Attending a Congressional hearing is always an interesting affair. One-half celebrity gala, one-half theatre, and one-half information. Yes, I’m aware that three halves don’t add up to a whole. Perhaps that’s my point: there’s something amiss in most of the hearings that take place in the halls of Congress.
Most, except for the one I attended last week.
The hearing was held at the House Judiciary Committee, which was considering HR 8, a bill that would require universal background checks for gun purchases and would close most loopholes in current laws. It doesn’t solve the gun violence problem, but it’s a good start.
I took my time getting to the House the morning of the hearing. It was a beautiful morning, unseasonably warm, and hearings like this are not well attended anyway, I thought.
I thought wrongly. The hearing room was filled to overflowing! Dozens of people stood in line to get in. I joined the line and I heard that people could enter only when people left the room. There was an overflow room upstairs and after waiting a while and deciding that, at the current rate, I might never get into the main hearing room, I headed there.
It was also filled to capacity. Activists from across the country representing Moms Demand Action, Everytown, and March for Our Lives cheered whenever speeches in support of HR 8 were made, watching the action on a large TV screen projecting an image from the main room downstairs. It was electric, and optimism filled the air. Chairman Nadler cautioned those in the main room to not cheer in support of particular points of view, but his call did not seem to apply to those of us in the overflow room. Our enthusiasm was evident.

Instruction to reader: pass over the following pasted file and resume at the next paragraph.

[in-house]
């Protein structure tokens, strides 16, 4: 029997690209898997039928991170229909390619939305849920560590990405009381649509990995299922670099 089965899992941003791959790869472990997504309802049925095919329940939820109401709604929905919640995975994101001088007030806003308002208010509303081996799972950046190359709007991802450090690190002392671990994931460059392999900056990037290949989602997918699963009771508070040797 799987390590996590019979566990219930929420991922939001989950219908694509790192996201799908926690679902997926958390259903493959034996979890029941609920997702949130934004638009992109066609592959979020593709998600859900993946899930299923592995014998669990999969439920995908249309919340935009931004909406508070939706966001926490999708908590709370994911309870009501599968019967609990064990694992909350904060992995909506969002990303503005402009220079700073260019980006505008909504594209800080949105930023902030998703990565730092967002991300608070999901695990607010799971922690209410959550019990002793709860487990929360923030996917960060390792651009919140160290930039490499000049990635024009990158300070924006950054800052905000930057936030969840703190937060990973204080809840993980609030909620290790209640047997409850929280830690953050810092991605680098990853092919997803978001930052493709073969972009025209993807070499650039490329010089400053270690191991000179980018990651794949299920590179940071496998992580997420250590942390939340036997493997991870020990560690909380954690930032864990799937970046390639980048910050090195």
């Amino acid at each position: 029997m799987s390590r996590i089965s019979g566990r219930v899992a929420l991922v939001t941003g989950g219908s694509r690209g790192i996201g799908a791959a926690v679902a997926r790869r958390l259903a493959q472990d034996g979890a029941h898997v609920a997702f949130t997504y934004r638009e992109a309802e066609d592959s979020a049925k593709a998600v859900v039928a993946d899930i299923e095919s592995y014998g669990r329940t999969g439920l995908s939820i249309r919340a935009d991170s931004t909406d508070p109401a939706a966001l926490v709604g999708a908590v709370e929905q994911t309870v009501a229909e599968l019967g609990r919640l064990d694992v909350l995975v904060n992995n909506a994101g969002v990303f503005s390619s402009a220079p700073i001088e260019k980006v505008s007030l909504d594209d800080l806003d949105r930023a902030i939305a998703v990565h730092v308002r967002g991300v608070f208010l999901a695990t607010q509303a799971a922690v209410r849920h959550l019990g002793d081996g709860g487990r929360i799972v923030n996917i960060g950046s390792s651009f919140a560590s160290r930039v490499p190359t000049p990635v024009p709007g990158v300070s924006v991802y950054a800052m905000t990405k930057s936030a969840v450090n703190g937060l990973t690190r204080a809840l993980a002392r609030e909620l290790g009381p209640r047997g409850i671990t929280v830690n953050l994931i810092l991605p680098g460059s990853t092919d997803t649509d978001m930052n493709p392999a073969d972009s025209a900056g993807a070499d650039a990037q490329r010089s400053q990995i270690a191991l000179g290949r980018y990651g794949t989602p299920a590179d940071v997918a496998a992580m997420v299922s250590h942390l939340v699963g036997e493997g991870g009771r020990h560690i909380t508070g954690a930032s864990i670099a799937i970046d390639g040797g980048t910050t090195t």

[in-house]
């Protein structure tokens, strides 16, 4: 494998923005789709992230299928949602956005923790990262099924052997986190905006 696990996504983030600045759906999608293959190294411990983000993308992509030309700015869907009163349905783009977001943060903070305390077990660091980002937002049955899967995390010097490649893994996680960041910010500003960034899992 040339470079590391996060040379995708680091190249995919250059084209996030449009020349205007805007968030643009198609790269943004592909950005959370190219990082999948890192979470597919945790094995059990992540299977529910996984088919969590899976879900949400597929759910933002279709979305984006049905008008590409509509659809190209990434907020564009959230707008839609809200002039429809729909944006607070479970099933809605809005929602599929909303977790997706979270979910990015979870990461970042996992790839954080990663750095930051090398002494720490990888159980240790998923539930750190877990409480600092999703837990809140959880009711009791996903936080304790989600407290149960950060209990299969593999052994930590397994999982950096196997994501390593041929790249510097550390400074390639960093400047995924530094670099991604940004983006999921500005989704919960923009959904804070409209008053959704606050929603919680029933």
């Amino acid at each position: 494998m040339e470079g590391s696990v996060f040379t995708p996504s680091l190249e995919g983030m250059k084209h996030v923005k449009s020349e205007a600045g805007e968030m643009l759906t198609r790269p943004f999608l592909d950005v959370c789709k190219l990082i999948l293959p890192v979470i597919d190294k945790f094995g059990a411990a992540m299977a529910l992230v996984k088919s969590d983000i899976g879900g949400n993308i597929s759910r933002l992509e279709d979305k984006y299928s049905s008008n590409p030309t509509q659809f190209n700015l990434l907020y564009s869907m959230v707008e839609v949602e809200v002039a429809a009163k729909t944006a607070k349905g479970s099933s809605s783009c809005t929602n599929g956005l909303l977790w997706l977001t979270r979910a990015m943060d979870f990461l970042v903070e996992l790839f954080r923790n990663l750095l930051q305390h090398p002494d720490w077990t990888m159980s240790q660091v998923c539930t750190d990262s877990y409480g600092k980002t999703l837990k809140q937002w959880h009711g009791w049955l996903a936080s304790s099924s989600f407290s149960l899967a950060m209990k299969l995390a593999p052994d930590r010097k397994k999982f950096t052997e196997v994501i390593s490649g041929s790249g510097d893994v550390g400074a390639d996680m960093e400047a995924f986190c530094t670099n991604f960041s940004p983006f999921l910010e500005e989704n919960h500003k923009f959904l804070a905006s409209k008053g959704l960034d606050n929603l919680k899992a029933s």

As a speech concluded, the TV suddenly went silent, and a stern-looking woman stood in the middle of the room. Like a scolded school-kid, I feared we, too, would be asked to be silent. Madeleine Dean, Representative from Pennsylvania’s 4th Congressional District, spoke to the assembled crowd. “Thank you,” she said, “and keep using your voices.”
Dean said that HR 8 was the first piece of legislation in ten years to curb gun violence. The time has come; indeed, it’s past time.
As I left the hearing room, Rep. Lucia McBath, mother of Jordan Davis and friend of The Dietrich Bonhoeffer Institute, passed by on her way to cast a vote. Her story, from losing a son to gun violence to holding a seat on the United States House of Representatives, should bring hope to all of us. H.R. 8 passed the U.S. House of Representatives. But now, an even greater challenge lies ahead in the U.S. Senate. Let’s keep using our voices to bring about a sensible change in our gun laws. H.R. is a reasonable beginning to curb the gun violence that plagues our nation.